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Today’s Photography Tips and Tricks REVISITED is about something that is actually very simple to do, and adds lots of depth to our compositions and is also fun to experiment with! Layering Compositions.

Any time that you can take an image from having 2 layers (which is common in most images) and add another layer, the composition becomes much more 3 dimensional and adds impact. Many images are simply a subject and a background like this shot.
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Today we are going to talk about how to get lens flare! Lens flare is my (Jody) FAVORITE to shoot! Getting great flare can be a little tricky and take a bit of practice and tweaking, so we will share some tips that will give you the best opportunities for success to get awesome flarey goodness :)
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Jan
24
2014

Friday Finds | Color Calibration

by Zach on January 24, 2014, posted in Friday Finds

The Spyder 4 Elite is what we use to calibrate all of our monitors in our studio to ensure that what we see on the screen, is what we will get back in print. Calibrating your monitor is an absolute necessity if you want to make sure your bride and groom’s faces don’t end up orange in their album. :)

The Spyder 4 Elite is really versatile and can tweak any monitor you have including your laptop, your iPhone or even the flat screen TV you use for showcasing images to your clients at in-home sales sessions! All you do is download the software, place the Spyder over your screen, and it shoots out and array of colors and contrast settings and then reads it, tweaks it and streamlines your color, brightness and contrast. It is amazing! If you have never calibrated your monitor, when you first do this, it can freak you out since everything might look way different. But just remember, it always looked that way, you just didn’t realize it. :)

A few things to keep in mind when it comes to color calibration and editing:

  • Laptops screens for the most part can never really be calibrated as they are not able to accurately show colors, contrast ratios and are not designed for editing. They also can shift their color in a matter of days or weeks and need to constantly be re-calibrated just to be in the ballpark (and many can’t even be adjusted to any real accuracy at all). If you are in the habit of heading to your favorite coffee shop with your laptop to adjust color and tweak and edit images, chances are your printed images will be all over the place. 
  • Make sure you edit in similar lighting conditions without too much ambient light in the room for consistency. If orange light hits your screen from the room lights, you may end up reducing orange, but in reality you only thought you needed to and then your clients look like vampires (which is pretty popular these days, so maybe it will work out for the best). :)  
  • Get a real editing monitor as that tool is just as important as your camera and lenses. We use the Dell U2410 which is designed for editing and is a really great monitor for the price. 
Get your color rockin and pick up a Spyder today!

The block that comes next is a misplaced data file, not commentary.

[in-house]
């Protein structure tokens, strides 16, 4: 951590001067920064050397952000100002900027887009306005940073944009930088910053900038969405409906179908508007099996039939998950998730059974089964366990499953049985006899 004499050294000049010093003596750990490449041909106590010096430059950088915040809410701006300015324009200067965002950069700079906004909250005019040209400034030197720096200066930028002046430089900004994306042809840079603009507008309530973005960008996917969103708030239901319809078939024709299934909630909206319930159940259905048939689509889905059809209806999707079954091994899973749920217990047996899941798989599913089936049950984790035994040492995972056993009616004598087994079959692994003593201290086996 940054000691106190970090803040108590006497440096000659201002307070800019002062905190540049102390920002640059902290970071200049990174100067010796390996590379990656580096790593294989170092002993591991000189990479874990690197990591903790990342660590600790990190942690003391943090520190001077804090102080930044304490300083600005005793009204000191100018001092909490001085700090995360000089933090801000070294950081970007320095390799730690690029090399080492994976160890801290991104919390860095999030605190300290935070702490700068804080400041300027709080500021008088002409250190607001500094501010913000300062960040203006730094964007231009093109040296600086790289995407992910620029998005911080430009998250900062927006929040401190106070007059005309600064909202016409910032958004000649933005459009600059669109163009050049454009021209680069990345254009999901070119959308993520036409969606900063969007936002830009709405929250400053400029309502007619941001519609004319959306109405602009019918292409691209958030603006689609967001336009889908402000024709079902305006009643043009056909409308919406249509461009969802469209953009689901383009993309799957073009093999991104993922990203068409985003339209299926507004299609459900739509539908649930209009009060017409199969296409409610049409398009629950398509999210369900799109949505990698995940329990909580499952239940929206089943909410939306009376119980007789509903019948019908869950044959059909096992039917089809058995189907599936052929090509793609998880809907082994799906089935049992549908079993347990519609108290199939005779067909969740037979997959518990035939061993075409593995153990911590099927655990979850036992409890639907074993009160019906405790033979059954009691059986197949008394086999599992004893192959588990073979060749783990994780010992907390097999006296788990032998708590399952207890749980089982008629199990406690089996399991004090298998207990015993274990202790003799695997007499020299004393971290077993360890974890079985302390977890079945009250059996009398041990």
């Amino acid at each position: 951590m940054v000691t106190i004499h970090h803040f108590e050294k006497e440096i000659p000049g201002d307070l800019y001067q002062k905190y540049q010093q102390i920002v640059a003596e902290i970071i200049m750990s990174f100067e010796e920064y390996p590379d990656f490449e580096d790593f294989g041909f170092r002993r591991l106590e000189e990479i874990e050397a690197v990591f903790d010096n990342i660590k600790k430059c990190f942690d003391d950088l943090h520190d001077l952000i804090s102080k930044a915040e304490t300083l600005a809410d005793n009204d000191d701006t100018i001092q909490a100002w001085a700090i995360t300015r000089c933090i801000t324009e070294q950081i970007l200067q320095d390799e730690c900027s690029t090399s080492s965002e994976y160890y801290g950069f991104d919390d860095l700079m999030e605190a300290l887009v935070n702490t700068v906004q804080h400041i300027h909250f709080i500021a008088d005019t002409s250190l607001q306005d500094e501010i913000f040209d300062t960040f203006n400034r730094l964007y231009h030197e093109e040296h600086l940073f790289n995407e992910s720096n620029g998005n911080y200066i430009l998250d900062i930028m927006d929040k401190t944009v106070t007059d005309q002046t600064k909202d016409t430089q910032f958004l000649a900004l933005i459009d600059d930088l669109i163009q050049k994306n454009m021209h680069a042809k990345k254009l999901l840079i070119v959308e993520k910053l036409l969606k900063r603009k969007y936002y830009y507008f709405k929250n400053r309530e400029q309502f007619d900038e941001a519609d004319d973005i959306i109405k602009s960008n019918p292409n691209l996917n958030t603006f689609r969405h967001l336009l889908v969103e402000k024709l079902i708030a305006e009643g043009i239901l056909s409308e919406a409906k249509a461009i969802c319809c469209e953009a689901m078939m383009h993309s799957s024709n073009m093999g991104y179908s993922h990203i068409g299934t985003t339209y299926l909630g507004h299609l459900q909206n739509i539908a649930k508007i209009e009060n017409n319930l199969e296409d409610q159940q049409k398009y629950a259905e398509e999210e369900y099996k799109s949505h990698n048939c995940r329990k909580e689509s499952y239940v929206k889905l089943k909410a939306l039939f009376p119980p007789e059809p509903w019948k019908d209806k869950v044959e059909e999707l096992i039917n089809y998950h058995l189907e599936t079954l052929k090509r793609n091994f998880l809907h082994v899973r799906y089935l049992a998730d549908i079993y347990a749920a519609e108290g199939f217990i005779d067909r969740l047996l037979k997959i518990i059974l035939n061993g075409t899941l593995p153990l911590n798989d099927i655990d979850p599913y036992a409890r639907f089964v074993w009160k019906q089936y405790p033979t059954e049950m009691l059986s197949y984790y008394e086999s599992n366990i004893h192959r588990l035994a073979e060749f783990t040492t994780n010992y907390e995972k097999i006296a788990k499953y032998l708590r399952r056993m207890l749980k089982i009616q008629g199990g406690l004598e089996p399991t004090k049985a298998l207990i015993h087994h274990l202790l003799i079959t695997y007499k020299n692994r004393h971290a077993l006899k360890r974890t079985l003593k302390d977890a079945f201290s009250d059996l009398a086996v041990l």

Welcome back once again to our Tuesday Photography Tips and Tricks..REVISITED!! Today we are talking about natural lit close-up portraits and how to get the lighting killer in-camera so it truly flatters your client. Jody and I have a simple rule when we are out with our couple’s and shooting their portraits, and that is, the closer we get to them, the more fine-tuned the lighting on their faces needs to be.

We are always on the hunt for the most awesome, soft (or indirect) light* sources that we can find that are also coming in at the correct angle to get great light in our clients’ eyes. We always want a catch light just above their pupils and are watching their eyes closely for that. But, many times when you are on location, you don’t always have the luxury of having beautiful, soft, directional light hitting your client just above the pupil.

On a lot of our shoots we need to fill in the gaps that the natural light is leaving by adding some extra light from anywhere that we can find it. On many days here in Nashville, we can have overcast days, or days where there are lots of clouds that are in and out, and even though when it is cloudy out and we have soft light, it is not always coming in at the direction that we want. Usually, on overcast days, all of the light comes straight down on top of our clients’ heads and creates those darker shadows in their eyes. Not cool!!

So, the solution to the problem is simply adding a reflector* to open up those dark shadows by introducing some soft light to them! You would think that using less light on a client would make their skin look better, but in reality, adding LOTS of soft light to their face actually hides their imperfections and allows you to do less retouching after shooting.

Imperfections are seen when subjects have harsh and contrasty light on them. Imperfections can also be more apparent when a subject has bumpy skin (aka a pimple or other imperfection) and the light set up creates a highlight and shadow area. However, by adding soft, indirect light, we actually minimize the shadows that show those imperfections and it ends up making skin look smoother (sometimes smoother than it actually is!).

When shooting in natural light, we use a reflector (or sometimes two, when we want to get super extra-awesome light and play around with attendees at our workshops) to get soft light! See images below!

So, the question is, what do I do with this darn reflector to get that look?!!

If we are out on a cloudy day, the closer we are to our subject, the more particular we get about how soft and direct the light on our client’s face is. Once we get into head-shot range, we want the most amazing light hitting our client and will do whatever we have to do to get it! (Which makes them look even more awesome and saves us tons of time in post!).

As you can see on this full-length shot below, the lighting is really nice, but if you look really close, or zoom in 100%, you may notice that her eyes could be a little brighter than they are. But, because we shot this from so far away, you would never notice that the lighting is not absolutely perfect, just really good. But again, the closer we get, the more critical it is to have spot on lighting.